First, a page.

Let's Swap the Audio for Girls' and Boys' Lego Commercials and See What Happens

Illustration for article titled Let's Swap the Audio for Girls' and Boys' Lego Commercials and See What Happens

We've been talking a lot about Lego Friends, the new Legos for girls that, while remarkably boring, happen to be selling very well. It's frustrating to see advertisers and toy manufacturers decide what should interest girls and what should interest boys, but it's also interesting to see how they do it.


There's a Lego Advertising Mixer, a website that allows you to swap the audio and the visuals from the Lego commercials marketed towards boys and the commercials marketed toward girls. The results are interesting, not just because of they give a different look at advertising sexism, but also in that they show how lazy the marketing has become. Looking at it from a directorial stand point, the commercials are almost identical (allowing the audio to match up particularly well) — a vehicle passes, structures are built, and camera cuts occur at exactly the same moments.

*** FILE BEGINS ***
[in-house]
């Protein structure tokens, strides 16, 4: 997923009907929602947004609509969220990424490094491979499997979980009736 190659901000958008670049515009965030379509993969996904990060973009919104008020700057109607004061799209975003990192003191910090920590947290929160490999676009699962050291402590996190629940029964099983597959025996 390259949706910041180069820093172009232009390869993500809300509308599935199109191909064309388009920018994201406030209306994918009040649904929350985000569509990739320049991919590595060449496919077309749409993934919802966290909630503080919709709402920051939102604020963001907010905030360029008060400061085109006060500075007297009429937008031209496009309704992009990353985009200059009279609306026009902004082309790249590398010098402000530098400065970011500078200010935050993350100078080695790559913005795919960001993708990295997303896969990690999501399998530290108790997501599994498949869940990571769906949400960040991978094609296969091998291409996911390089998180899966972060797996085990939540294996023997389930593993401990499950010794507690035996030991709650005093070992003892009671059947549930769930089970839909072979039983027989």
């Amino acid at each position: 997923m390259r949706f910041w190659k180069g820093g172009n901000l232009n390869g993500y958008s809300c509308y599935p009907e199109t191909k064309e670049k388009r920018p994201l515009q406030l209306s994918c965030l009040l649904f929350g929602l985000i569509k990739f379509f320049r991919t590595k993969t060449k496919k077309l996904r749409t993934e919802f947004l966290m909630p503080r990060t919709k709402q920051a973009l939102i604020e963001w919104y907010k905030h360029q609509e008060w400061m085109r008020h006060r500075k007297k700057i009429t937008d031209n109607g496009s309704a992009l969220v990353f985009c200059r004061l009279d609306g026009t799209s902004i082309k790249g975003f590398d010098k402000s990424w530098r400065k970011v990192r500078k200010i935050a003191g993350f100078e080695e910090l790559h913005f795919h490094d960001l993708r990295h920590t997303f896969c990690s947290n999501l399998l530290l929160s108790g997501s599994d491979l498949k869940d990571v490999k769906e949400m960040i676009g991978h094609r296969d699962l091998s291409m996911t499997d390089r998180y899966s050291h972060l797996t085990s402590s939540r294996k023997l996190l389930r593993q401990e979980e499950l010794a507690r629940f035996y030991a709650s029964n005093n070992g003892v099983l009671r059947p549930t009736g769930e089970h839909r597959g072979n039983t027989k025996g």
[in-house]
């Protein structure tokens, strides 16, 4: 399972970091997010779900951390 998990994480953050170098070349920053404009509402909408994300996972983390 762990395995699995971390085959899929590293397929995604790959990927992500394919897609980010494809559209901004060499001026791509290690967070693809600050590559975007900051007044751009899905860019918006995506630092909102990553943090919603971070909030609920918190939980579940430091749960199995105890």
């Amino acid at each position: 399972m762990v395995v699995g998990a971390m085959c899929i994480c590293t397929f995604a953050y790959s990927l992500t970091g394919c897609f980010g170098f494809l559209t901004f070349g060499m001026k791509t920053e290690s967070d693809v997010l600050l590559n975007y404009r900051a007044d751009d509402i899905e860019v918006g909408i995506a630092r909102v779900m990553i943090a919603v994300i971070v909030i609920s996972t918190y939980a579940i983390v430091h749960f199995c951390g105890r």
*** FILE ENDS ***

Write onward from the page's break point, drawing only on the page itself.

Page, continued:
Could the similarities in the structures commercials be any indication that it's not necessarily the stereotypically feminine and masculine qualities of the toys that make kids want them, but perhaps the gender neutral advertising manipulations instead? Maybe it's not the color pink or the number of swords that children are reacting to, but the way the commercial is inherently structured. As a child, I was obsessed with Barbies, but I also wanted a Nerf guns. Perhaps it was less that Barbies appealed to my girlie sensibilities and more that I responded to fast cut, brightly colored commercials, no matter what the product. And if that's the case with children, what's the point in qualifying what is for boys and what is for girls at all?



To be fair- Lego did actually develop this line by asking girls what they wanted in a toy, I think it's frustrating that these are so clearly marketed by gender, but I wouldn't have found that to be a boring toy as a child. In fact, I'm sure I would have loved either or both of these play sets as a kid! I resent the sort of thinking that seems to suggest that fending off dragons is a more legitimate form of play than running a cafe- they're both really valid. I just wish that toy companies would focus on making great toys for CHILDREN and not for boys and girls specifically.